Harmonists


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Harmonists

 

in ancient Greece, the followers of the musical theory of Aristoxenus.

References in periodicals archive ?
Obviously, the example of the successful Harmony Society played a part, due to their German nationality, common religious backgrounds, the contact with Frederick Rapp in Philadelphia, and the correspondence of Baumler and other Separatists with the Harmonists. The mutually shared experiences of the common house in Rottenacker, the aborted land purchase in Brandenburg, the ocean voyage, the travel overland, and the eighteen months of working as one allowed the Separatists to see that they were stronger together than apart.
The Comedian Harmonists, five male singers and one pianist, were formed in 1928 in Berlin and quickly became an international sensation with their close-harmony arrangements of popular songs of the 1920s.
In his insightful analysis of Comedian Harmonists, Lutz Koepnick furthermore asserts that Vilsmaier "remembers the past by means of a cinematic aesthetics of attraction," which has the effect of nostalgically presenting "German history as a site of sensuous experience and consumption" (363).
Rameau filled this theory with so many absurdities that one must certainly wonder how such extravagant notions can have found belief and even champions among us Germans, since we have always had the greatest harmonists among us, and their manner of treating harmony was certainly not to be explained according to Rameau's principles.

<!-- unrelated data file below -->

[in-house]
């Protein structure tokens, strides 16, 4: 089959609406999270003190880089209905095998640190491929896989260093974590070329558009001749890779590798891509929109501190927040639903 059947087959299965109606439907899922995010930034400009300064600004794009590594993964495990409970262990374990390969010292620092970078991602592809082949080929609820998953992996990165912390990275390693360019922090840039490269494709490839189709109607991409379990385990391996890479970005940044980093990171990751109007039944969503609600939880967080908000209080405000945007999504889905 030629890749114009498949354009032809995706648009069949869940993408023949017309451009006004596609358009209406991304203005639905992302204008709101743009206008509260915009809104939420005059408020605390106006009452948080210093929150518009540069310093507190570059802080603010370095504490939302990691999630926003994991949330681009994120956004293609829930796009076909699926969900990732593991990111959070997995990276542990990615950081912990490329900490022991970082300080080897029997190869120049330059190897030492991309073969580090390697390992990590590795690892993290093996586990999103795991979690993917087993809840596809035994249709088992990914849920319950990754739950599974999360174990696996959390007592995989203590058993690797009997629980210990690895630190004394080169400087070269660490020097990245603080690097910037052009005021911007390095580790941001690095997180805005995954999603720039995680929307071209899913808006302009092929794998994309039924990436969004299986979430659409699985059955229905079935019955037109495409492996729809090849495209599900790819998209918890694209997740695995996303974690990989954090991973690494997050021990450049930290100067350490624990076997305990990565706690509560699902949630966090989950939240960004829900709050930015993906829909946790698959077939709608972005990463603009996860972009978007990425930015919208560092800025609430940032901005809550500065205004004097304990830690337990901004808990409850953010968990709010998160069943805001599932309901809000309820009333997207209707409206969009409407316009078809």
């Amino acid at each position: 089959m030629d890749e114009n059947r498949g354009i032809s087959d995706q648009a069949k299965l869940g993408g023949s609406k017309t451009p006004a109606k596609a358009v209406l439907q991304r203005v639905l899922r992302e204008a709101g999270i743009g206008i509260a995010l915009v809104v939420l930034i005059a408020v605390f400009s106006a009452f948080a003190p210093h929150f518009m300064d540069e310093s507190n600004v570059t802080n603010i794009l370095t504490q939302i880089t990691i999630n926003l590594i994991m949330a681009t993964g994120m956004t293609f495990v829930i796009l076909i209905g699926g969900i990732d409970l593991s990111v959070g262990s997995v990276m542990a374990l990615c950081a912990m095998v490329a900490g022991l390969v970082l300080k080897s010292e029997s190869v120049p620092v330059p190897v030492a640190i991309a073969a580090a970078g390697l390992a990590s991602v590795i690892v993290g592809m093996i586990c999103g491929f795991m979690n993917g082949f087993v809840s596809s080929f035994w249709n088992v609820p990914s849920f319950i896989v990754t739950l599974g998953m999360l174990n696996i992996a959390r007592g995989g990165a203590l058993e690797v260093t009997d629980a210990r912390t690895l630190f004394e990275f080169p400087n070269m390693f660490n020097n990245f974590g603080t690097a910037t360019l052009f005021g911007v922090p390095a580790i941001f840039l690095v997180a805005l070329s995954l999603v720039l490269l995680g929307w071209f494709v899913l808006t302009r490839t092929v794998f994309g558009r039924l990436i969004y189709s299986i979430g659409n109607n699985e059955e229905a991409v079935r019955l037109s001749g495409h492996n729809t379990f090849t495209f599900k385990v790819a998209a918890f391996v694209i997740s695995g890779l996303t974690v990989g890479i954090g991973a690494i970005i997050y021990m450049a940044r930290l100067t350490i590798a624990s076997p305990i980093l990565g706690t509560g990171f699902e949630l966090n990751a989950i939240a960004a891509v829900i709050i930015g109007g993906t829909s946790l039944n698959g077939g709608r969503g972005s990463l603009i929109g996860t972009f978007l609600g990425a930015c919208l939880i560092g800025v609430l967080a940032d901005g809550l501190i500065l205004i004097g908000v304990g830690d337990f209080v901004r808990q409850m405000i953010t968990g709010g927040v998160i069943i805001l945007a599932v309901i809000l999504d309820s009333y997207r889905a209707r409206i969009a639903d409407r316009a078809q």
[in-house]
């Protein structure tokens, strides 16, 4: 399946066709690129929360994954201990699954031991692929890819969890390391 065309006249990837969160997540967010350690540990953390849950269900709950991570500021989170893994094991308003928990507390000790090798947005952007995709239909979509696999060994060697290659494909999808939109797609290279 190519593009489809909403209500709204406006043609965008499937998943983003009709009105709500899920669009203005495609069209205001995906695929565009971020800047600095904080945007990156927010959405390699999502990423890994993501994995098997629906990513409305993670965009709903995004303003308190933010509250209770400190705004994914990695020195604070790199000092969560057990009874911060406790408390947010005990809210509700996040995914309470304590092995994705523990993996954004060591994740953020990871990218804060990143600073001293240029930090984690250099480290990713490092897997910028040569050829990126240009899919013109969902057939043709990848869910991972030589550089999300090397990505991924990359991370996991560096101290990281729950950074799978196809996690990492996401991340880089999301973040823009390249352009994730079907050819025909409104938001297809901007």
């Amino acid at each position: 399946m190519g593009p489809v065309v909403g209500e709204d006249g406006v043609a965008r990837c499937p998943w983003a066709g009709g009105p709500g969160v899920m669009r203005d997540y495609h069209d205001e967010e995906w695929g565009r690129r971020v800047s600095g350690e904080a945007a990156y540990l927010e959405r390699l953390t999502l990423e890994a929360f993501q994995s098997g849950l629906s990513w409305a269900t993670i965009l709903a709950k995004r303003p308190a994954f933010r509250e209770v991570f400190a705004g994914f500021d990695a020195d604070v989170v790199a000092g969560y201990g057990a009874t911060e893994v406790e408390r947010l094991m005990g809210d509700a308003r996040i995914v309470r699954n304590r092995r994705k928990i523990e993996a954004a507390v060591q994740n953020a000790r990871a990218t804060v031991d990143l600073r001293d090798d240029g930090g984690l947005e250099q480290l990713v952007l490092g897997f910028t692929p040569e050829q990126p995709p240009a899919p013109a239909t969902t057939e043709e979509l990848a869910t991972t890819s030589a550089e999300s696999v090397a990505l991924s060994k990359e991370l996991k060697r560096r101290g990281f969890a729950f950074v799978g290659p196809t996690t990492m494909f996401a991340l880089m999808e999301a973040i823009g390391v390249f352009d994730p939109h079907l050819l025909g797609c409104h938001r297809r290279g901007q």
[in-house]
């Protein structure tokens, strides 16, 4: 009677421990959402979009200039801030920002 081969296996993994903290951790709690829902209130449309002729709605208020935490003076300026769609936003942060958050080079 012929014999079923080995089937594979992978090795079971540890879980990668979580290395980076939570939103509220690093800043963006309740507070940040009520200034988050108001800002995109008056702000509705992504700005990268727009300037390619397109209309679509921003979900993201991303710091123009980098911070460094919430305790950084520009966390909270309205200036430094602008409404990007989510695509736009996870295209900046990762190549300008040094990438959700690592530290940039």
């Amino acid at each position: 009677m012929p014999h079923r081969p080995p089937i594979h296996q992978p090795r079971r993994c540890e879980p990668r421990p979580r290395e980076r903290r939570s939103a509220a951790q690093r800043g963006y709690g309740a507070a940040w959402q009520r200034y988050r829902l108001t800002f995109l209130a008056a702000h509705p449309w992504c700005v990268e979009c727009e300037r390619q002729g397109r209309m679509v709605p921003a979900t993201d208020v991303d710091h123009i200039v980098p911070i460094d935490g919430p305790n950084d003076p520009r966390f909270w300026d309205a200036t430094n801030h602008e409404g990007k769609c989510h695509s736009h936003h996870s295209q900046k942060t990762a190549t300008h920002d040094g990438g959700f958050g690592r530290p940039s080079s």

Baron himself in an essay on the Austrian/German film of 1997, The Harmonists, discusses the recent genre of "heritage films" in German cinema.
Coming together as a duo was very easy for the two harmonists. July 24th, marked the release of their first album under the RCA Nashville label, and is the second studio album of their career.
Das Songlexikon beleuchtet internationale Popsongs ab Beginn der Tonaufzeichnung in ihrem (popular-)kulturellen Kontext, von Veronika, der Lenz ist da der Comedian Harmonists bis zu Madonnas Hung Up.
Emblematic of the fortunes of utopian experiments in collectivism in real life (such as Icarians, Harmonists, Perfectionists, Owenites, Ruskinites), the country's most famous single literary attempt half-way through the nineteenth century to create an ideal community, to embrace blithesome co-existence, proved to be a pathetic failure: "I am weary of this place, and sick to death of playing at philanthropy and progress"--"Paradise, indeed!
Commenting on the image of crying in both poems, the Westminster Review's critic remarked that Hood's poem was "too monotonous in its wail" while Tait's Magazine's reviewer declared Barrett Browning's poem "far superior to ["Song of the Shirt"] that most powerful poem, in grandeur and profound significance, as Beethoven is to the best of other harmonists" (BC, 9:365, 375).
Davis critiques capitalism in an unexpected way in "The Harmonists." Concerning this story, the editors explain, "Having given readers a view of the worst life has to offer in the social injustices perpetrated on blacks and white women, Davis offers something more promising in 'The Harmonists'...: utopia" (xxxi).